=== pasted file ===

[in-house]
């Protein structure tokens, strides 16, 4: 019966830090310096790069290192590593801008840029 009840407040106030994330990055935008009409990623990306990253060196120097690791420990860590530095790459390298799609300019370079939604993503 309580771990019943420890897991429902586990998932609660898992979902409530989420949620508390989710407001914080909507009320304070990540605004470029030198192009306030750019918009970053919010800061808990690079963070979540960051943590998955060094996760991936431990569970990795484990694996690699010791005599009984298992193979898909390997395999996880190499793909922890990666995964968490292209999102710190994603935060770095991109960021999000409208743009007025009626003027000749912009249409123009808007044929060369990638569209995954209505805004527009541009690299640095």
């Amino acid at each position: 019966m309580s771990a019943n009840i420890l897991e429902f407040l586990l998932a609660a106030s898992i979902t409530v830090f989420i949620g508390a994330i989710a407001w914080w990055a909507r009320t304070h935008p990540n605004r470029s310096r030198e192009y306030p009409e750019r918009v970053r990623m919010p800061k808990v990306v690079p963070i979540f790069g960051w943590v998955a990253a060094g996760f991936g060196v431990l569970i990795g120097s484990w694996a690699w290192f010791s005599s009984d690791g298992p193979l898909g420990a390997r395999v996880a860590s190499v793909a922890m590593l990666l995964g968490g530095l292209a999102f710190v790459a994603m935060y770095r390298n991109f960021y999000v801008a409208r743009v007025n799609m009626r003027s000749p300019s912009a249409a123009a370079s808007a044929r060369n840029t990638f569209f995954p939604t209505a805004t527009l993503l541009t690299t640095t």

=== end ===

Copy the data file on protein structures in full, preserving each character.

[in-house]
């Protein structure tokens, strides 16, 4: 019966830090310096790069290192590593801008840029 009840407040106030994330990055935008009409990623990306990253060196120097690791420990860590530095790459390298799609300019370079939604993503 309580771990019943420890897991429902586990998932609660898992979902409530989420949620508390989710407001914080909507009320304070990540605004470029030198192009306030750019918009970053919010800061808990690079963070979540960051943590998955060094996760991936431990569970990795484990694996690699010791005599009984298992193979898909390997395999996880190499793909922890990666995964968490292209999102710190994603935060770095991109960021999000409208743009007025009626003027000749912009249409123009808007044929060369990638569209995954209505805004527009541009690299640095």
């Amino acid at each position: 019966m309580s771990a019943n009840i420890l897991e429902f407040l586990l998932a609660a106030s898992i979902t409530v830090f989420i949620g508390a994330i989710a407001w914080w990055a909507r009320t304070h935008p990540n605004r470029s310096r030198e192009y306030p009409e750019r918009v970053r990623m919010p800061k808990v990306v690079p963070i979540f790069g960051w943590v998955a990253a060094g996760f991936g060196v431990l569970i990795g120097s484990w694996a690699w290192f010791s005599s009984d690791g298992p193979l898909g420990a390997r395999v996880a860590s190499v793909a922890m590593l990666l995964g968490g530095l292209a999102f710190v790459a994603m935060y770095r390298n991109f960021y999000v801008a409208r743009v007025n799609m009626r003027s000749p300019s912009a249409a123009a370079s808007a044929r060369n840029t990638f569209f995954p939604t209505a805004t527009l993503l541009t690299t640095t």